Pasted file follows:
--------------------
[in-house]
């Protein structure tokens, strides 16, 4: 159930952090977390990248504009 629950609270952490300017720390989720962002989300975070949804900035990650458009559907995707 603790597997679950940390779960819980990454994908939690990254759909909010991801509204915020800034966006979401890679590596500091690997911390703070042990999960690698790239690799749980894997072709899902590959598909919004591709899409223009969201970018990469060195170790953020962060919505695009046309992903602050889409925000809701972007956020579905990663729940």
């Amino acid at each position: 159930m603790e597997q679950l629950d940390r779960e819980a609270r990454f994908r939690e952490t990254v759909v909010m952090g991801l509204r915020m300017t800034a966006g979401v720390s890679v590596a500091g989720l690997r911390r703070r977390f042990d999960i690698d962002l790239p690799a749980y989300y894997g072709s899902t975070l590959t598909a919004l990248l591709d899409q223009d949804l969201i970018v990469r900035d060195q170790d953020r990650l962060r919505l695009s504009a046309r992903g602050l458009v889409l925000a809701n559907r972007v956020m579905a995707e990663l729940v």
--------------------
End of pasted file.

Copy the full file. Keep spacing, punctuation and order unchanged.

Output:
[in-house]
């Protein structure tokens, strides 16, 4: 159930952090977390990248504009 629950609270952490300017720390989720962002989300975070949804900035990650458009559907995707 603790597997679950940390779960819980990454994908939690990254759909909010991801509204915020800034966006979401890679590596500091690997911390703070042990999960690698790239690799749980894997072709899902590959598909919004591709899409223009969201970018990469060195170790953020962060919505695009046309992903602050889409925000809701972007956020579905990663729940």
């Amino acid at each position: 159930m603790e597997q679950l629950d940390r779960e819980a609270r990454f994908r939690e952490t990254v759909v909010m952090g991801l509204r915020m300017t800034a966006g979401v720390s890679v590596a500091g989720l690997r911390r703070r977390f042990d999960i690698d962002l790239p690799a749980y989300y894997g072709s899902t975070l590959t598909a919004l990248l591709d899409q223009d949804l969201i970018v990469r900035d060195q170790d953020r990650l962060r919505l695009s504009a046309r992903g602050l458009v889409l925000a809701n559907r972007v956020m579905a995707e990663l729940v």